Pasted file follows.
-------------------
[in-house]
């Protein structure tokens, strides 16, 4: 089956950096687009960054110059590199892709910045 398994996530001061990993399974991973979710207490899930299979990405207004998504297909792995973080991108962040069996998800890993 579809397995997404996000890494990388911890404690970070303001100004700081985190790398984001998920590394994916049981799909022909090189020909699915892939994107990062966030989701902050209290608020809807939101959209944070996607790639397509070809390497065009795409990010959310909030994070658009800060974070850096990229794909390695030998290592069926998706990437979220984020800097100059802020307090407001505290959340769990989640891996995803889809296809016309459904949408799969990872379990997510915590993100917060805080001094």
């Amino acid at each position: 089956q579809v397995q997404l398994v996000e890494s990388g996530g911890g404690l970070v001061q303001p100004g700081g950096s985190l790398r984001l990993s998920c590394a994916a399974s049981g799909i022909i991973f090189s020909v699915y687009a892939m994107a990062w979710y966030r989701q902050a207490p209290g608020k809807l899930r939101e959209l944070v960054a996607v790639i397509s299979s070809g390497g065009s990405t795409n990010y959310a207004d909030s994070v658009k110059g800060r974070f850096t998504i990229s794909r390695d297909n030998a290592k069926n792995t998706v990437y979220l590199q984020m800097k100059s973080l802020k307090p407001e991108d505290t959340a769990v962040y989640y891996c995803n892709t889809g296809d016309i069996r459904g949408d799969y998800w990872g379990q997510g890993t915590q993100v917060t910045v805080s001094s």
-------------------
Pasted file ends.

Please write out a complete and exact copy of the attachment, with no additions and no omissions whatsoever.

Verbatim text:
[in-house]
């Protein structure tokens, strides 16, 4: 089956950096687009960054110059590199892709910045 398994996530001061990993399974991973979710207490899930299979990405207004998504297909792995973080991108962040069996998800890993 579809397995997404996000890494990388911890404690970070303001100004700081985190790398984001998920590394994916049981799909022909090189020909699915892939994107990062966030989701902050209290608020809807939101959209944070996607790639397509070809390497065009795409990010959310909030994070658009800060974070850096990229794909390695030998290592069926998706990437979220984020800097100059802020307090407001505290959340769990989640891996995803889809296809016309459904949408799969990872379990997510915590993100917060805080001094």
């Amino acid at each position: 089956q579809v397995q997404l398994v996000e890494s990388g996530g911890g404690l970070v001061q303001p100004g700081g950096s985190l790398r984001l990993s998920c590394a994916a399974s049981g799909i022909i991973f090189s020909v699915y687009a892939m994107a990062w979710y966030r989701q902050a207490p209290g608020k809807l899930r939101e959209l944070v960054a996607v790639i397509s299979s070809g390497g065009s990405t795409n990010y959310a207004d909030s994070v658009k110059g800060r974070f850096t998504i990229s794909r390695d297909n030998a290592k069926n792995t998706v990437y979220l590199q984020m800097k100059s973080l802020k307090p407001e991108d505290t959340a769990v962040y989640y891996c995803n892709t889809g296809d016309i069996r459904g949408d799969y998800w990872g379990q997510g890993t915590q993100v917060t910045v805080s001094s």